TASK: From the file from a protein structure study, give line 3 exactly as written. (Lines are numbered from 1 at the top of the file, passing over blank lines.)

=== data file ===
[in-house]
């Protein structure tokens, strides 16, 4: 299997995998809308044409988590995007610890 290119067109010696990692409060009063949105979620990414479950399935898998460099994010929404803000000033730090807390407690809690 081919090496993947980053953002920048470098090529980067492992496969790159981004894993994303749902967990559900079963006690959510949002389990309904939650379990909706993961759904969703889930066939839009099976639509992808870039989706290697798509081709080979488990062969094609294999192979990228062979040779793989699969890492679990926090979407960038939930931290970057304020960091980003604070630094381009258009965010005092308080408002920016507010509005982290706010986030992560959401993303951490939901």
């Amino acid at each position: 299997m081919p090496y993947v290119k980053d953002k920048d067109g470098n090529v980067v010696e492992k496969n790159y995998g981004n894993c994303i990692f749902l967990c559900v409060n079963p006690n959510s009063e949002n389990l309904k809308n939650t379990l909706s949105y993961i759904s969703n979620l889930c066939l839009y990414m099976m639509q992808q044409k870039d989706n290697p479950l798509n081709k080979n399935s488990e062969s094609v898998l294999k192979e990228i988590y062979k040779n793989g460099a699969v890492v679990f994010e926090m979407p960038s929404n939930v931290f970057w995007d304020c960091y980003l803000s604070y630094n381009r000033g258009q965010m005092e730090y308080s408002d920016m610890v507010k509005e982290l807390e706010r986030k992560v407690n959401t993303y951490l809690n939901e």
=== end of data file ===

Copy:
């Amino acid at each position: 299997m081919p090496y993947v290119k980053d953002k920048d067109g470098n090529v980067v010696e492992k496969n790159y995998g981004n894993c994303i990692f749902l967990c559900v409060n079963p006690n959510s009063e949002n389990l309904k809308n939650t379990l909706s949105y993961i759904s969703n979620l889930c066939l839009y990414m099976m639509q992808q044409k870039d989706n290697p479950l798509n081709k080979n399935s488990e062969s094609v898998l294999k192979e990228i988590y062979k040779n793989g460099a699969v890492v679990f994010e926090m979407p960038s929404n939930v931290f970057w995007d304020c960091y980003l803000s604070y630094n381009r000033g258009q965010m005092e730090y308080s408002d920016m610890v507010k509005e982290l807390e706010r986030k992560v407690n959401t993303y951490l809690n939901e």